2009? Mission Accomplished. Now, on to the Next Decade

December 20, 2009

2010 — Can it really be 10 years since the world survived Y2K? Here is a bold prediction … we will survive this present situation, also. In January 2020, we will look back at our current struggles and view them as a slight detour on the continued road to prosperity. If Warren Buffet is comfortable betting $34 billion on the same outcome, I guess my prediction is not that daring.

Equity Risk Partners is an excellent proxy for a perspective on the issues facing our industry in 2010. We are involved directly in the industry, and we are also a small business facing the same issues as many other small companies throughout the country:

  • We are tracking the health care debate on behalf of our clients, and we are discussing internally its implications relative to the benefits we provide to our employees.
  • We are advising our clients on how to manage their insurance expenses and assisting them as they downsize dramatically, and we are discussing internally how we can continue to grow our business as our renewal revenue drops like Tiger Woods’ approval ratings.
  • We will pay the additional taxes associated with the “stimulus,” and we will be the beneficiary of additional revenue generated through our Infrastructure Practice Group that specializes in insuring such stimulus-related construction projects.
  • We see the damage caused by excess leverage on Wall Street, yet our agency specializes in working with private equity firms and we are directly impacted by our clients’ inability to finance their deals.
  • We read the tabloid descriptions of the excesses by some of the “Masters of the Universe,” but we see the thousands of businesses that are thriving as a result of capital provided by those same “Masters.”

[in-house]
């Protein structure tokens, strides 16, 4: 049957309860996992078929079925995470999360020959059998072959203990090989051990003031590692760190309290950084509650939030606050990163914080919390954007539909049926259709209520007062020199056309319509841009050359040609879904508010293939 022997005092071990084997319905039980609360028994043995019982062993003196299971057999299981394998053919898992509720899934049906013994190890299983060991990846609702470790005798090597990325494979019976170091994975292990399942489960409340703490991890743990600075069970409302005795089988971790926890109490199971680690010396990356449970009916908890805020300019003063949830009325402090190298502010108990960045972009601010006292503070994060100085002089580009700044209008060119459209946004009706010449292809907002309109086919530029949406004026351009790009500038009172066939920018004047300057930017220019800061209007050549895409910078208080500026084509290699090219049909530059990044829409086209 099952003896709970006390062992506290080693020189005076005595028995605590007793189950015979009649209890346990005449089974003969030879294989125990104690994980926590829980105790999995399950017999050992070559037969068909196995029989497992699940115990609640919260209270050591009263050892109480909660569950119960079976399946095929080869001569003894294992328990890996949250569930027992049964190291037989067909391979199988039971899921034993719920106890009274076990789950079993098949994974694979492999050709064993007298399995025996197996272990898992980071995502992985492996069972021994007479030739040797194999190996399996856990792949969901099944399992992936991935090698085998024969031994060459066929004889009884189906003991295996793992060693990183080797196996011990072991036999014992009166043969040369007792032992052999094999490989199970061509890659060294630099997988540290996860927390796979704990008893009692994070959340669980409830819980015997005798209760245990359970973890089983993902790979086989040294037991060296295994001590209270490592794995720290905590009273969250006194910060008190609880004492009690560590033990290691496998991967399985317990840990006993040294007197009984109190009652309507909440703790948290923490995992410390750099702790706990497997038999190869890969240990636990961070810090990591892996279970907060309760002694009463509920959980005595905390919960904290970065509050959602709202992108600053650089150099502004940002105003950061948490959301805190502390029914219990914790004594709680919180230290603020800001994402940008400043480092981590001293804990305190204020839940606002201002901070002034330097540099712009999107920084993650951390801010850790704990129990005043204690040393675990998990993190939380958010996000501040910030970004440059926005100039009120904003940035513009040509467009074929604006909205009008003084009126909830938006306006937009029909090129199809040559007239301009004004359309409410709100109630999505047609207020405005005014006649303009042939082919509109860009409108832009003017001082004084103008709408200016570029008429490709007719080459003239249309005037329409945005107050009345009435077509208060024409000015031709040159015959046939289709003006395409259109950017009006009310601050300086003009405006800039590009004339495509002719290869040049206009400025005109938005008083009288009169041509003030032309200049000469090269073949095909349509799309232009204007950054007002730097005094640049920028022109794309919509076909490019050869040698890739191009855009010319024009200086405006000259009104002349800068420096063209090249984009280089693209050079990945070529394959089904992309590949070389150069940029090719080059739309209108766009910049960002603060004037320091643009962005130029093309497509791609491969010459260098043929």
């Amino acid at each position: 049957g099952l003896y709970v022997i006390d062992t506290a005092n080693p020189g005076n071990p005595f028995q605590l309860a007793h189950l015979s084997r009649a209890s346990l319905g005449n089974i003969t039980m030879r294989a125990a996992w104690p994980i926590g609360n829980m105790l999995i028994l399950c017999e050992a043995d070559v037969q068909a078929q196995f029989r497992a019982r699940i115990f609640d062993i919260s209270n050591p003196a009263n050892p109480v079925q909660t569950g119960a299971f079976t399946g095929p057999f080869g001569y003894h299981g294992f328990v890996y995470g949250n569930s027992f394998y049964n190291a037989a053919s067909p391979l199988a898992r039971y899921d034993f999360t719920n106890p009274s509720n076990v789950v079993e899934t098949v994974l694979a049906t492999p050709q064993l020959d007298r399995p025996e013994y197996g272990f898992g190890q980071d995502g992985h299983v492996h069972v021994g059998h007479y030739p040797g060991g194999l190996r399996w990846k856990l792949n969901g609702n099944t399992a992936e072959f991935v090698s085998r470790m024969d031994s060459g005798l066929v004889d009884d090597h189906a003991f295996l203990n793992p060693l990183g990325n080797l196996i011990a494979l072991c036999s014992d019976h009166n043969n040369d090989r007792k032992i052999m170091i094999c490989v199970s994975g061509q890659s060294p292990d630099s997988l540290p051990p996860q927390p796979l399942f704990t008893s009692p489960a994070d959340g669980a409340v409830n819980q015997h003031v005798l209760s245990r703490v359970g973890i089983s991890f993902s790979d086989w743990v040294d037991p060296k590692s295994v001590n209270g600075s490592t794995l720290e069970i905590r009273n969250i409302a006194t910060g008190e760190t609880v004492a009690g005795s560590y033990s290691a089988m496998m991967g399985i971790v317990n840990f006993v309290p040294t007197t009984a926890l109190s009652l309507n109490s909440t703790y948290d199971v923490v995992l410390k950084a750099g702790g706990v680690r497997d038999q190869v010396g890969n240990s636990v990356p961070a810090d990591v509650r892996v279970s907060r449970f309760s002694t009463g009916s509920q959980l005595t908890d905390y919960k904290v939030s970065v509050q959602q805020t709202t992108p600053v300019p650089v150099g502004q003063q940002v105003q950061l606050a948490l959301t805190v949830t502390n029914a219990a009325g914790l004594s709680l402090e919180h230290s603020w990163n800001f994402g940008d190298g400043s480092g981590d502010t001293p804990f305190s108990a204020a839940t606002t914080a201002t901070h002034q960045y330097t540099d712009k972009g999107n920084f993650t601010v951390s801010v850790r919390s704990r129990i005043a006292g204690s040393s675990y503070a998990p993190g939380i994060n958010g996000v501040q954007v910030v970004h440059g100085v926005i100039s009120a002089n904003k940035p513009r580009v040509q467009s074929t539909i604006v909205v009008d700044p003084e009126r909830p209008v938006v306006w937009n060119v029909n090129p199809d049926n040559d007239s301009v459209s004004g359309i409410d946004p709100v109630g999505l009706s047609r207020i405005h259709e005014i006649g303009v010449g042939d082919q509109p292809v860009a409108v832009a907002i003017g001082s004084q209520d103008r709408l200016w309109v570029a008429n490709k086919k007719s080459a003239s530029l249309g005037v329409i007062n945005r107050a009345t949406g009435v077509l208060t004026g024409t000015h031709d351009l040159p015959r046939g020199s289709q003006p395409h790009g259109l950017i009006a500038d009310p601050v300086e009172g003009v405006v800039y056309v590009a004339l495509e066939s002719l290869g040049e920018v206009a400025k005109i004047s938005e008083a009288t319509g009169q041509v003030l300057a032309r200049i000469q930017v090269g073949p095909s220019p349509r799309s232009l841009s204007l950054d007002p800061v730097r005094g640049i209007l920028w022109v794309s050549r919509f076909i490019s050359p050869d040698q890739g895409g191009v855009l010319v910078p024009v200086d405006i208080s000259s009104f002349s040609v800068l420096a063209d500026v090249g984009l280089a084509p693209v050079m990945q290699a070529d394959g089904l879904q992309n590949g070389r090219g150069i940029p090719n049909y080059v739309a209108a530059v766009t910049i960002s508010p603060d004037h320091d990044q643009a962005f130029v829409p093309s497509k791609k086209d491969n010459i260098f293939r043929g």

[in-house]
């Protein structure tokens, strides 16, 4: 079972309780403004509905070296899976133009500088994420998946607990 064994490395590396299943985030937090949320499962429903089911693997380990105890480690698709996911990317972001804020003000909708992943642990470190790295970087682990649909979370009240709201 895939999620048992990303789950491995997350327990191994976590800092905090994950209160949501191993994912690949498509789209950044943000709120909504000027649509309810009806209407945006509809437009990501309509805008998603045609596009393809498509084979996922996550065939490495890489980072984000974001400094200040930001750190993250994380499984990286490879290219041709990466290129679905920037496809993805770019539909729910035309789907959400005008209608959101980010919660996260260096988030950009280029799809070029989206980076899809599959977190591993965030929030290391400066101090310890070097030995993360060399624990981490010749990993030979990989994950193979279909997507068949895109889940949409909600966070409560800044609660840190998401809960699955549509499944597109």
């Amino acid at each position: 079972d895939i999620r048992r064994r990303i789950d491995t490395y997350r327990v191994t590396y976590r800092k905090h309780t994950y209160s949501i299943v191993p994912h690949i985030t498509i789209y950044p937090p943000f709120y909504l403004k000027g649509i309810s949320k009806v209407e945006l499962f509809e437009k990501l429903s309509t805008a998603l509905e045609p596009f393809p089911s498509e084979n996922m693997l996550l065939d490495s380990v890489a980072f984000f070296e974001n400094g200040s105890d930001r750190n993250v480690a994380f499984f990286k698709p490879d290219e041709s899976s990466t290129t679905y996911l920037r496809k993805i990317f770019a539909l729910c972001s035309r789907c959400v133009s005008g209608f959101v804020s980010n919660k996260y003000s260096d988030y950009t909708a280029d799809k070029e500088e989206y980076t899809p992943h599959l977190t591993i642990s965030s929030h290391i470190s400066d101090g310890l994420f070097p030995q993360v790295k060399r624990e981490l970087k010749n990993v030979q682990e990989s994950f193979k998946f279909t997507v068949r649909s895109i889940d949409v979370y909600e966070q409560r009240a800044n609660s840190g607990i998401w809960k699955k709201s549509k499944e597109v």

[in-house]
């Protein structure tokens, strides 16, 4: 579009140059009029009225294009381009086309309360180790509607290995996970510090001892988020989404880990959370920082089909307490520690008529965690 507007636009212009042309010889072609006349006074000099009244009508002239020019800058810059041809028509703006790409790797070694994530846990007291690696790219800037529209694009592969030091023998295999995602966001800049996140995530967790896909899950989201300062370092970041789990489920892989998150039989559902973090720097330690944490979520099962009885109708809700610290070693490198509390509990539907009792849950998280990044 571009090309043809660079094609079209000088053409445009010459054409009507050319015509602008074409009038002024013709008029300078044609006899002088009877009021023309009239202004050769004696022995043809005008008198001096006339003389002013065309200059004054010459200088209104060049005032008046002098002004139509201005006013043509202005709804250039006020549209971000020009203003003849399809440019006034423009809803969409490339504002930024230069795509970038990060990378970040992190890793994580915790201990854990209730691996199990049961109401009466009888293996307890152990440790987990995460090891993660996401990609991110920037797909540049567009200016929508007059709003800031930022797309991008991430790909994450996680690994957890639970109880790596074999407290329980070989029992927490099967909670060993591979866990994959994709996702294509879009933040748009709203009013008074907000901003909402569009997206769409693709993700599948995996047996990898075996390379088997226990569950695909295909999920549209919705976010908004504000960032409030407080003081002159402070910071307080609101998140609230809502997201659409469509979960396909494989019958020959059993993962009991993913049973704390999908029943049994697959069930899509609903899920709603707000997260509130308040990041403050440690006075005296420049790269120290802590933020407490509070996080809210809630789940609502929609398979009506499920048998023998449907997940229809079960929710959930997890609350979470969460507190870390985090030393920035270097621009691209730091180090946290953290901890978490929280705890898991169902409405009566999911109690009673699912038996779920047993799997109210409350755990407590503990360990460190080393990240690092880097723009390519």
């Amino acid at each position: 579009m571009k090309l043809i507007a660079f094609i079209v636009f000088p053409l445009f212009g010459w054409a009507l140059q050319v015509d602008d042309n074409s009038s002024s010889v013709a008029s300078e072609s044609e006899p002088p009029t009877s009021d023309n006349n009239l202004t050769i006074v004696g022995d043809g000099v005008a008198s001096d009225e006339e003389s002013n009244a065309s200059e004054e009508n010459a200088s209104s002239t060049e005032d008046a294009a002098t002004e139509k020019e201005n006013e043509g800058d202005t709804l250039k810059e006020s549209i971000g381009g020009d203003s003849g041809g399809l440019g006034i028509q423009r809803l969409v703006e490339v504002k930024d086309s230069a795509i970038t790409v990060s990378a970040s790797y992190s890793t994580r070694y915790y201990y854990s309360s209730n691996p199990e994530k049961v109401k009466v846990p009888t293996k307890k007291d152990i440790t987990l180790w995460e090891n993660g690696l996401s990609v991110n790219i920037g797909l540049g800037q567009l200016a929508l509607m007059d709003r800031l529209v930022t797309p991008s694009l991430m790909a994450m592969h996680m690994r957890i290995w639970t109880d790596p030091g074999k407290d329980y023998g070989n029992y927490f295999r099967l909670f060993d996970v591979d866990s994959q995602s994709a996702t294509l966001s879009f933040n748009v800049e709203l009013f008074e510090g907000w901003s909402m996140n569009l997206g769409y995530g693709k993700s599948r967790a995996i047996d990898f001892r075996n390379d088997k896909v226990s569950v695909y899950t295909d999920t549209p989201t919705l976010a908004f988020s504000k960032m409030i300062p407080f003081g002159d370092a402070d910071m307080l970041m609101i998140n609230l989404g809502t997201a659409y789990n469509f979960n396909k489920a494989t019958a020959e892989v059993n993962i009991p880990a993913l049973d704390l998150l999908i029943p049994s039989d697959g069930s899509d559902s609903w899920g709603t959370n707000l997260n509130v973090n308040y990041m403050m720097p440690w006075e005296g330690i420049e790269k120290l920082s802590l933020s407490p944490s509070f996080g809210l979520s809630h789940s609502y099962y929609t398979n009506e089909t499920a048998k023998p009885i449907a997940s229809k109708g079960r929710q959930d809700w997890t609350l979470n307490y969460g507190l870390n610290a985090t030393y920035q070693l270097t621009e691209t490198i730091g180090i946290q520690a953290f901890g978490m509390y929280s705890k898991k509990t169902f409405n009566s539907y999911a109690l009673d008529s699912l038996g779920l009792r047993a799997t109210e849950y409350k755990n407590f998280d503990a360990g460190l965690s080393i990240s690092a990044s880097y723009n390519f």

• We work every day with businesses that are not “too big to fail” — that includes us, too.

Yet, we remain completely optimistic on the future of our firm, our industry and our country. To look back on this period from 2020, we first need to get through 2010.

Most companies’ 2009 business plans were very simple — make it to 2010. Mission accomplished. So, what is needed to make it to 2011 and beyond?

  • We need more focus on the long term and less focus on immediate successes. “Pay for performance” is a great philosophy. “Pay for long-term performance” is better.
  • We need to realize that insurance companies are not inherently evil. Does anyone really think an insurer wants to deny a claim for a life-saving medical procedure? Insurance companies are made up of people; people that have families and whose families also need life-saving medical procedures. Insurance company balance sheets backstop every business and household in this country. If you want to see Ayn Rand’s predictions in “Atlas Shrugged” come true, see what happens without an insurance industry. Do you really want to call your congressional representative at 2 a.m. after your house has burned down? I would much rather call a gecko or a caveman.
  • We need everyone to play by the rules.
  • We need insurers to stop being their own worst enemy. Clients distrust insurers because every time the client introduces competition, the quoted premium magically goes down. Just once, we’d like to see an insurer say, “Sorry, my original quote was my best quote. I have no more to give,” or “Sorry, we will not quote midterm.”
  • Brokers and agents need to stop making promises they know they can’t keep just to write some new business.
  • We need to recognize that the law of supply and demand really works. There is a reason it is not called the law of subsidized supply and government-sponsored demand.
  • We don’t need more regulation. We need more common sense and, as Jimmy Stewart said in Mr. Smith Goes to Washington, “… a little more lookin’ out for the other guy.”

We live in a great country and work in a great industry. We have been tested over the past couple of years. The decisions we make in response to these crises will determine whether or not we will remain great.

“Brick walls are there for a reason; they let us prove how badly we want something.” – Randy Pausch, “The Last Lecture”

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